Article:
Chile's economy and the 'Chicago Boys'

By , Manuel E. Yevenes, formerly a foreign service officer of Chile, is a doctoral candidate in political science at the University of California, Santa Barbara.

Nine years after the military coup, the Pinochet dictatorship in Chile is facing its worst economic crisis. Part of the rise in foreign debt went to finance a pet policy of the ''Chicago Boys,'' as the government economists are called by the media in Chile. This was the elimination of trade barriers lowering all tariffs to a maximum of 10 percent. Imports became so much cheaper that the buying of consumer products from the United States, Europe, Taiwan, Hong Kong, and Korea meant the expending of billions of dollars. At least 50 percent was financed by short-term loans from the large international banks operating the Euro-dollar market. The rest was paid for by the vigorous promotion of exports.

By 1980, the international money market became difficult owing to increasing interest rates, a slowdown on the deposits by OPEC countries, and the ever-growing number of borrowers. With a recession in the US, Chilean products lost their major market, and, with an extremely tight money supply at home, Chilean industry went bankrupt. In November 1981 four banks and four major finance corporations went under, obliging the government to move away from its emphasis on private enterprise. Government intervention was necessary to back up other banks and corporations ready to go under.

Threatened with political instability, the military government was forced to at least partially phase out the Chicago model and replace it with a new set of policies.

Recommended: Default

First among them was to devalue the peso by 18 percent, and the decree of free float a couple of weeks later further devalued the Chilean currency by 55 percent. A blow to the government's credibility considering that, a few days before, the minister of economics had assured business and the public in a major televised speech that the Pinochet regime was committed to Chicago economics and that devaluation was unthinkable.

Second, the government was obliged to intervene in the production of goods and services because more than 1,300 large industries have defaulted since January 1981.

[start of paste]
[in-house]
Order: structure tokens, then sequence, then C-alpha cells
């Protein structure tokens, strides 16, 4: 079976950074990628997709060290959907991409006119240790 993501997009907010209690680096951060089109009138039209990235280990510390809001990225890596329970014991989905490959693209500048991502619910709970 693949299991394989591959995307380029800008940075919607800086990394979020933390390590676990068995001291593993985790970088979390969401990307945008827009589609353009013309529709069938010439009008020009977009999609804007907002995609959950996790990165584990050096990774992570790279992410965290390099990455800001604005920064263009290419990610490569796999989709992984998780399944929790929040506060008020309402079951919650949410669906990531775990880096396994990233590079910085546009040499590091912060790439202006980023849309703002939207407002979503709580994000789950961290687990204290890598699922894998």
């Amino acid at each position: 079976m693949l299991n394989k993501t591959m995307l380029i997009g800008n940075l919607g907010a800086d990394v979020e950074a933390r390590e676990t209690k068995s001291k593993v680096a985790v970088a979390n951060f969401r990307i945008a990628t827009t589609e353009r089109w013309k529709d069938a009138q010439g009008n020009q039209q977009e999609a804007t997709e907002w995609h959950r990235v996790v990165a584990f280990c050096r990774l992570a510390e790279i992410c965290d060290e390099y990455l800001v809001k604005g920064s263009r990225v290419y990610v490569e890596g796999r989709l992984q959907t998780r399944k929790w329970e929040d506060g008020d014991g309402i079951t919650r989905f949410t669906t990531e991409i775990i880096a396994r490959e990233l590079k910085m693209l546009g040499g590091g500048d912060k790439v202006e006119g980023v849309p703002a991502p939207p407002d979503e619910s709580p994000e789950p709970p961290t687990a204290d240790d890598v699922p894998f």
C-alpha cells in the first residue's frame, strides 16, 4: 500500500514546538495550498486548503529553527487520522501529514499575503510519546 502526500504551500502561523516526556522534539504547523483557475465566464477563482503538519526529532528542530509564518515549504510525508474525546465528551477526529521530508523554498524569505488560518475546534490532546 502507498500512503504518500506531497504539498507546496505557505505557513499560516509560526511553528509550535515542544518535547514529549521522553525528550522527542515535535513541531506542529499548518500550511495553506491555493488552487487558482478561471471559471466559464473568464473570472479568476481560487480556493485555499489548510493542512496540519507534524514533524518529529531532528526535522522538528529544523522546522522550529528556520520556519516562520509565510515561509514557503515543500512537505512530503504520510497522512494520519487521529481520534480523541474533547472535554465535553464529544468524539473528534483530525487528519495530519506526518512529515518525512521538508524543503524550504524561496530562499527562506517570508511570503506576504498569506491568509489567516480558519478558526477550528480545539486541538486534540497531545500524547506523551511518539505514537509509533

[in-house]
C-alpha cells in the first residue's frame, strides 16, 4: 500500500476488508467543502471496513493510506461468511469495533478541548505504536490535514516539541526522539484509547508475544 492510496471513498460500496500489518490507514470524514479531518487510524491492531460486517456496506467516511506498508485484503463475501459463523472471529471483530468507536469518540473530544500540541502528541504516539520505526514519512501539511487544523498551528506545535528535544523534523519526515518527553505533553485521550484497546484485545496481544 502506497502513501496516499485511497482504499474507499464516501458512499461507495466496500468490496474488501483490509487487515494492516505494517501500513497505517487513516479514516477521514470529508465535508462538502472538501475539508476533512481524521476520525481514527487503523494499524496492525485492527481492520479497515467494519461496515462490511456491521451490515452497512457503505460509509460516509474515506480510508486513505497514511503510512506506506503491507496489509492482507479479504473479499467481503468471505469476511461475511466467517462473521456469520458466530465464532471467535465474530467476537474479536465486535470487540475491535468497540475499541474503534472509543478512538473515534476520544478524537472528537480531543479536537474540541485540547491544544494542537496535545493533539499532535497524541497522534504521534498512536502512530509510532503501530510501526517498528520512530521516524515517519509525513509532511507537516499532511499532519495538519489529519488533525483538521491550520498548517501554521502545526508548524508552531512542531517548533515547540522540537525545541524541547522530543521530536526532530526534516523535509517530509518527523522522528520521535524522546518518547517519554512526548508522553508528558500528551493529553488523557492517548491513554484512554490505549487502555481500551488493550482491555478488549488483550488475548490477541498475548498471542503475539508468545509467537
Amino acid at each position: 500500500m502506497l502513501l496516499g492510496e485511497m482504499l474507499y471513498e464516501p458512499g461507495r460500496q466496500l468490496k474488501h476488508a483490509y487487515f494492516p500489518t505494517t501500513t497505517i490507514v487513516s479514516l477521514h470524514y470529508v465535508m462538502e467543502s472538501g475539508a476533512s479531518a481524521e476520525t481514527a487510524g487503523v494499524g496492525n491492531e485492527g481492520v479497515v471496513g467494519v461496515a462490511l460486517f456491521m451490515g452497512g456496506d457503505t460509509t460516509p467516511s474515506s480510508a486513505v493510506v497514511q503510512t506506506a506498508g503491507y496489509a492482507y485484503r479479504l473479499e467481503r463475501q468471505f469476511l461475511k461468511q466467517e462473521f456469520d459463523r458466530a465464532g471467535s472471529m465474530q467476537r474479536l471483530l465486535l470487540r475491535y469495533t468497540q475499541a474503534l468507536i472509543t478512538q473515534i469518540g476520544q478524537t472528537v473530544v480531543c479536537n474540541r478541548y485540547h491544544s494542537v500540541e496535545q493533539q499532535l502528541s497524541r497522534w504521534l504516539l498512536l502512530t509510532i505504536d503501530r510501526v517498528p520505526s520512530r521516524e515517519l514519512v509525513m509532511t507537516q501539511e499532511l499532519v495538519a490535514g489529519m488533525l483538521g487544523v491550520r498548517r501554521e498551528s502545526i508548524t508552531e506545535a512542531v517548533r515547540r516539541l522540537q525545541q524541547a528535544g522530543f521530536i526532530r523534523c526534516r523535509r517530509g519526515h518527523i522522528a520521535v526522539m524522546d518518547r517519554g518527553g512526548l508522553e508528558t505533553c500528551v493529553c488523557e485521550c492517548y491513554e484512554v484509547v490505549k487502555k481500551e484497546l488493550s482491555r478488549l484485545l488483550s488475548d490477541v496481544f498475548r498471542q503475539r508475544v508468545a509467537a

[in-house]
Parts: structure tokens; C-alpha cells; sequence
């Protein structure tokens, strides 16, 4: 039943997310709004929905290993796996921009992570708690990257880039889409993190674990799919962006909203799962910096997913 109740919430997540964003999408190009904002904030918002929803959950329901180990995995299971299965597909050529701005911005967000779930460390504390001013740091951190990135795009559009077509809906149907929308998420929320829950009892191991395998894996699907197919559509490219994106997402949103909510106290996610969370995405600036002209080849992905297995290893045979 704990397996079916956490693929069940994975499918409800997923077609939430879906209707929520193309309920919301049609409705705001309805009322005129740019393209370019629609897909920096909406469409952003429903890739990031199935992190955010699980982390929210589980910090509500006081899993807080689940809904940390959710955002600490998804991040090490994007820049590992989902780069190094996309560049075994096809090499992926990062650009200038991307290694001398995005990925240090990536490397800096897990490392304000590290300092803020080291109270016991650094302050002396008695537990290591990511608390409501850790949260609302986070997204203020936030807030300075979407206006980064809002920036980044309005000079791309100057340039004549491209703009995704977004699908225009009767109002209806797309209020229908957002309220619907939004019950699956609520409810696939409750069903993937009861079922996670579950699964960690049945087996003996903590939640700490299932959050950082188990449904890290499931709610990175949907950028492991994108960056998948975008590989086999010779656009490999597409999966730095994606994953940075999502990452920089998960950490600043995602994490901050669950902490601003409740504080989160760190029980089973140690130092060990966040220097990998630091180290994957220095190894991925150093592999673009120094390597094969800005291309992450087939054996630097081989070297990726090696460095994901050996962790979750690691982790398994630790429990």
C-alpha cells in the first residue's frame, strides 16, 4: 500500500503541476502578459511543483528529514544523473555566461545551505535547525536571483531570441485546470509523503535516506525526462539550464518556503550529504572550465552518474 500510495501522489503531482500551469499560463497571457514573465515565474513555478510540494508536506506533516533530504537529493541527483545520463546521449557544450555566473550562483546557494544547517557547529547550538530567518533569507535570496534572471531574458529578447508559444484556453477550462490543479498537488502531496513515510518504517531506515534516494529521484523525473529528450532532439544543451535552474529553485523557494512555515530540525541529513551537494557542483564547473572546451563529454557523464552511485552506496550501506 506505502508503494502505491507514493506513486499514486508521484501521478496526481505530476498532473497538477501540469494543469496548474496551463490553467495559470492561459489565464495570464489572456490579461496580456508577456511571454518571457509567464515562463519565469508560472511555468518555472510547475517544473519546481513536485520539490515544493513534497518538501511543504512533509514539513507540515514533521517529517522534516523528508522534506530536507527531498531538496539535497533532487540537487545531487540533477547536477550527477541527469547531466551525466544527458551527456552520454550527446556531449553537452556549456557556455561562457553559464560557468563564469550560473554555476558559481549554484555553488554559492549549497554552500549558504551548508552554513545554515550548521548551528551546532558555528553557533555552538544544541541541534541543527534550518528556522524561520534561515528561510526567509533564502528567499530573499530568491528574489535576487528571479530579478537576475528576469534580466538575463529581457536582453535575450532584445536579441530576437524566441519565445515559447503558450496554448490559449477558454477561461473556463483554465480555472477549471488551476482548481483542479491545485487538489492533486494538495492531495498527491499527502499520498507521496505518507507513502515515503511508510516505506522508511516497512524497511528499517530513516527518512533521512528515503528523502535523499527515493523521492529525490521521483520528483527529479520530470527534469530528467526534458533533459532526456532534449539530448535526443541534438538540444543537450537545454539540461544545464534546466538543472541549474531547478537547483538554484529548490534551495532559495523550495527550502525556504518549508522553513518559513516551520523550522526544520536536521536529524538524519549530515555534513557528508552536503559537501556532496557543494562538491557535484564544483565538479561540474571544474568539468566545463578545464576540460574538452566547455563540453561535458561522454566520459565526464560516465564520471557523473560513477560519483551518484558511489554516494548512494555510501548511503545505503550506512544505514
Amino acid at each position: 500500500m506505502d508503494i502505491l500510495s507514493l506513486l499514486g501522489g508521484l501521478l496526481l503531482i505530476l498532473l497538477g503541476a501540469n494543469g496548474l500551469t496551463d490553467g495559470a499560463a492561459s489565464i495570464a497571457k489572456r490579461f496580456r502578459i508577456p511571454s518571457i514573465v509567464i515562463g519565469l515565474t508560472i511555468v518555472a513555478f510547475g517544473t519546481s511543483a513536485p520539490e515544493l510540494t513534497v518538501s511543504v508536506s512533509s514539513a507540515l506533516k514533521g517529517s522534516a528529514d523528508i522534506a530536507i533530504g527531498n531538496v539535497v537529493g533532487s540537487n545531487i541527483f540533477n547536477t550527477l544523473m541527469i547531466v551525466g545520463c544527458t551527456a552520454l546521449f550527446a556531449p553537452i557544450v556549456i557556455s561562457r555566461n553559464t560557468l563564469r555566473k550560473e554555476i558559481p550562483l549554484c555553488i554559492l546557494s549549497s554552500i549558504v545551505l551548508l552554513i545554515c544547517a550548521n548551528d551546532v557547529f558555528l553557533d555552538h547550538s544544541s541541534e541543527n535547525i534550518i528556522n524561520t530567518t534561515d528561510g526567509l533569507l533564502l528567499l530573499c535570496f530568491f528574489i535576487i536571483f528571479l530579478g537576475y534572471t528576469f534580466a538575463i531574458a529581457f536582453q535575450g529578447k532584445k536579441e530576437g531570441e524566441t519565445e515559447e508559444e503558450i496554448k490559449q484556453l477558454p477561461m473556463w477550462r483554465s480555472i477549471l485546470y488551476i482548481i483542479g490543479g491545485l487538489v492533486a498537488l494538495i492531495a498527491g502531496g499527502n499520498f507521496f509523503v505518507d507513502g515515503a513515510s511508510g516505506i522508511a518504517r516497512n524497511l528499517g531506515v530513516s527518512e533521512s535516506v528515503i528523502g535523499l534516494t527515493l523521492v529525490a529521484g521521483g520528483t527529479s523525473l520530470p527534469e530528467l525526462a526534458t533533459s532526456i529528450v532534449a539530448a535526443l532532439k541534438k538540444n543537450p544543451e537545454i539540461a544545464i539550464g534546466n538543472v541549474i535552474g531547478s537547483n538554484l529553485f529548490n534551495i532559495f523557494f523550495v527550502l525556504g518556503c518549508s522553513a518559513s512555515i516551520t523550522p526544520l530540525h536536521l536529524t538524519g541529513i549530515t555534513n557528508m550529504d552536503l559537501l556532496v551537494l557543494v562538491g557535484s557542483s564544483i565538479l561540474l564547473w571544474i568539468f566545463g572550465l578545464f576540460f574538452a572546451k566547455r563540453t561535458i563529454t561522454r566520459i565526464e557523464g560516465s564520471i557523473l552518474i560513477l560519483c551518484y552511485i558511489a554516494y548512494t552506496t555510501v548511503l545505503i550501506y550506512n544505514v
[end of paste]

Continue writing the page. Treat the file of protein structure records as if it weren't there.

Third, a loosening of the money supply was decreed to prevent further unemployment, which even before the current crisis was over 20 percent. An increase in it would probably have a determining effect on the stability of the regime.

People are now bolder in speaking against the military's economic policies, and the Chicago Boys hold no credibility among industrialists. Workers and the underground opposition have always scorned the model as totally unsuitable for the needs of an underdeveloped economy like Chile's.

The situation is now much worse than it was in 1970, during the government of the Christian Democrats that the miltary and right-wing ideologues had criticized in their harshest terms.

Recently the President announced to the nation far-reaching reforms that will return the country to an economic situation fairly similar to the one existing in the 1960s. Among the new measures, there is a trend to increase tariffs to protect the surviving domestic industry, just as the Christian Democratic administration did to implement the ''imports-substitutions'' model being tried then. The events signal the end of the experiment initiated by the Chicago economists and their perspective of an economic system functioning in a vacuum from the political and social forces that shape societies. The Pinochet dictatorship had made an article of faith out of the Chicago gospel, and its rejection will strengthen the opposition.

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